The Denver & Rio Grande Railroad (D&RG) was one of two railroads that served Park City in the 20th century. In 1888, the Salt Lake & Eastern (SL&E) branch of the Utah Central Railroad began construction of a narrow gauge line up Parley’s Canyon to serve Park City. The Union Pacific Railroad was already serving Park City via a Wanship and Silver Creek Canyon branch. But the UP’s predatory pricing and circuitous routing to Salt Lake City encouraged the Utah Central to provide an alternative.
The SL&E began service to our town in 1890. The line was an immediate success, especially in the reduction of travel time between Salt Lake and Park City from four hours to two. Evidence of the roadbed remains visible on the left just past the Mountain Dell Golf Course as you drive up Parley’s to Park City.
In 1898, the SL&E became part of the Denver & Rio Grande and the line was converted to standard gauge. At that time, the D&RG constructed a stately Queen Anne style station at 820 Park Ave. This complex included a freight house. The freight building’s siding was corrugated metal painted mustard yellow. The name Rio Grande was in bold lettering on the front of the building. The coloring and script were “classic” D&RG.
By the 1940s a several factors compelled the D&RG to abandon its Park City branch. These included the UP’s continued strength, competitive pressures from motor vehicles, declining fortunes in the local mining industry, difficult grades up Parley’s Canyon, and the state’s desire to improve the roadway between Salt Lake and Park City. UDOT’s predecessor wanted the D&RG right-of-way. In 1946 the Interstate Commerce Commission (ICC) approved the D&RG’s petition for abandonment and the rails were removed thus ending 56 years of service.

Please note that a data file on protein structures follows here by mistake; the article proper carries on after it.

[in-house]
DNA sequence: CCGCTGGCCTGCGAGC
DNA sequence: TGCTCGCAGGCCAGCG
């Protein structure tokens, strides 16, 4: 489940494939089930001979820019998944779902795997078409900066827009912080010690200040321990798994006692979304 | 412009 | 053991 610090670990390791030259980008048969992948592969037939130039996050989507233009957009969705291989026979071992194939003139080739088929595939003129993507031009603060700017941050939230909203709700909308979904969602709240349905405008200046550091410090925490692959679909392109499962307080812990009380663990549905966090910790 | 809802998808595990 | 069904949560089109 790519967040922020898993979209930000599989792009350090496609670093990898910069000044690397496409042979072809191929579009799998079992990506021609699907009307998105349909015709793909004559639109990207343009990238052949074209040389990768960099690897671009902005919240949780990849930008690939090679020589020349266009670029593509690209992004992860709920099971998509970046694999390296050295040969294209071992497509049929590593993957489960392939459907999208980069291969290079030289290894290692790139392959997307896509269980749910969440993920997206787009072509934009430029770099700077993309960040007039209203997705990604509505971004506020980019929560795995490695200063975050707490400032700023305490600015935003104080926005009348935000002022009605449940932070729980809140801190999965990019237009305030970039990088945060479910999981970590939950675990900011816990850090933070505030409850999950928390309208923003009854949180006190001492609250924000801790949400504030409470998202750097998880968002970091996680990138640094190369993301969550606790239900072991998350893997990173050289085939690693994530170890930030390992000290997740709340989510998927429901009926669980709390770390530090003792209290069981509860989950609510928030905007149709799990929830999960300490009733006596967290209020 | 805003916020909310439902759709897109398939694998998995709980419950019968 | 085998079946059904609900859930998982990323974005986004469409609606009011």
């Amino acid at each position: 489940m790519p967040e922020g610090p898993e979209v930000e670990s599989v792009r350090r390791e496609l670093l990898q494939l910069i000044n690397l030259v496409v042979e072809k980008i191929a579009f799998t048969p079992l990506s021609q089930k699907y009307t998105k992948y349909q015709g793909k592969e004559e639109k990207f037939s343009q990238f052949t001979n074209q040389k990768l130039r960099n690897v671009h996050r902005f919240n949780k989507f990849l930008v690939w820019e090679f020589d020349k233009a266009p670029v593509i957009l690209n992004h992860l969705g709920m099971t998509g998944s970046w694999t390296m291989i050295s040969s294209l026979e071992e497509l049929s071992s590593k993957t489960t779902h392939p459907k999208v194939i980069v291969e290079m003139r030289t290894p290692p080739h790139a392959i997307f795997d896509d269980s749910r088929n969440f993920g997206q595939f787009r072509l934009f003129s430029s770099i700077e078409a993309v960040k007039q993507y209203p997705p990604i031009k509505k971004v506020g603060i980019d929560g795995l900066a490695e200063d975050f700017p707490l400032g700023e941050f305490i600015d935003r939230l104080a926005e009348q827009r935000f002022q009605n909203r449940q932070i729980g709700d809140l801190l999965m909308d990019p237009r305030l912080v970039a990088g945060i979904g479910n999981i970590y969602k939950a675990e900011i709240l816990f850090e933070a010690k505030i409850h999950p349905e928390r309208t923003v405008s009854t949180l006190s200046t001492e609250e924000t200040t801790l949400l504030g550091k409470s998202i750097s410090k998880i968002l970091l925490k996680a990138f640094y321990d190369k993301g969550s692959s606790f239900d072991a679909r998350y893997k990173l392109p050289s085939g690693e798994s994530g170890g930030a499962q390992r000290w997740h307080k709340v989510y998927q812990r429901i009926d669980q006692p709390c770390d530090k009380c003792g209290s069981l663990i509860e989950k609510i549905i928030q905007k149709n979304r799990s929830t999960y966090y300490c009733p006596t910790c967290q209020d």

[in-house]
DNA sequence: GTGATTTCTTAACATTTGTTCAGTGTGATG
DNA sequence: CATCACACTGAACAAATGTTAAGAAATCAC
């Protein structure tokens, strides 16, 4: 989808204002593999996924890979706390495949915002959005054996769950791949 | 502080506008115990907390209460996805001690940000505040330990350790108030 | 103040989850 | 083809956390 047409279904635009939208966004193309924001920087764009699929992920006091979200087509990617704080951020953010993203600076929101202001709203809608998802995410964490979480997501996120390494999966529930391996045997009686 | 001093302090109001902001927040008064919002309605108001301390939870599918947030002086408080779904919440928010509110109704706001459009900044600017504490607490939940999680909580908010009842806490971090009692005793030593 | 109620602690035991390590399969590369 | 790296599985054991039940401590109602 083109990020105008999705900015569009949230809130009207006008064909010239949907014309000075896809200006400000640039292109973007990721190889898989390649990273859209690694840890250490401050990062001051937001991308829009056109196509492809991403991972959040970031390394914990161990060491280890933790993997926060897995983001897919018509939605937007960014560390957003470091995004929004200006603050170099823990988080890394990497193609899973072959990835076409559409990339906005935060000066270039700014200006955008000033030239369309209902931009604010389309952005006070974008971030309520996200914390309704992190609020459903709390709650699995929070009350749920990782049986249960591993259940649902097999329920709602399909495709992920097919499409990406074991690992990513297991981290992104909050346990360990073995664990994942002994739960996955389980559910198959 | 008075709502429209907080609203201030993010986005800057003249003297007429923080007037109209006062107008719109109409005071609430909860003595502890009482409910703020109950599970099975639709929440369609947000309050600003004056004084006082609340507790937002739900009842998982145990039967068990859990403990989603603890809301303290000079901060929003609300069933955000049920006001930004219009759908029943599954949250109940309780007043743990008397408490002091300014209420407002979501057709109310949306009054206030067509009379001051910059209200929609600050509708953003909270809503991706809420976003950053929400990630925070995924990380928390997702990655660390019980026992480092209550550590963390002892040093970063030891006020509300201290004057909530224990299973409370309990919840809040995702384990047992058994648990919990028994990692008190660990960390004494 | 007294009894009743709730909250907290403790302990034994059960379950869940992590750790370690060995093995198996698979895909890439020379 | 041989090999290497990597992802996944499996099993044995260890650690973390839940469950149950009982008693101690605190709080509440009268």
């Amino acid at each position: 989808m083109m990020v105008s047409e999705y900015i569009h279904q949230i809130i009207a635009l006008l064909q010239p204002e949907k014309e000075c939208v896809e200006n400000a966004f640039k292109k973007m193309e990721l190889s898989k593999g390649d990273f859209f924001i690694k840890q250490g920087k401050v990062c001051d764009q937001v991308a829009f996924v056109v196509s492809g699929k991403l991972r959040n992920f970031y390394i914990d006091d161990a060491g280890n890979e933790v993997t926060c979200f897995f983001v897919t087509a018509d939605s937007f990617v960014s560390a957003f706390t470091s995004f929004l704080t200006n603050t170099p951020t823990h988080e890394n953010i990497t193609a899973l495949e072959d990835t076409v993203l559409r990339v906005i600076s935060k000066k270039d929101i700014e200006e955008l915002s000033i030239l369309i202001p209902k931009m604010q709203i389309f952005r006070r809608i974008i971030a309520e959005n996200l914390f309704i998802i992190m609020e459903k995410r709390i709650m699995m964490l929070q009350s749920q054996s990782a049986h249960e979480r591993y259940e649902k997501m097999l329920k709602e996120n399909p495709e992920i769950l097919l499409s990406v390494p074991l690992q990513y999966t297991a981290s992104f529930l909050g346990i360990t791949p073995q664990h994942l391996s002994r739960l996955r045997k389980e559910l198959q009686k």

The original passenger station was dismantled in 1940. The freight building, however, evaded the same fate. Over the ensuing years the building dodged the ravages of neglect, fire and obliteration by development. By the early 1990s Zion’s Bank had adapted the freight building for re-use and preservation. They were careful to preserve what remained of the structure’s historical significance including the corrugated siding, coloring, and Rio Grande name.
This story of preservation, adaptive re-use and respect for historical significance was “derailed” in 2015.
The address of the former D&RG complex – 820 Park Ave – is now the site of a construction project. Take a stroll to the west side of the development and you will see the unmistakable silhouette of the freight building. Regrettably, any indication of the building’s historic significance has been stripped away severing its connection to the history of the D&RG in Park City. It was an unfortunate and preventable fate for a building that was part of Old Town’s history for 115 years. RIP, evidence of the D&RG in Park City – you may be gone but are not forgotten.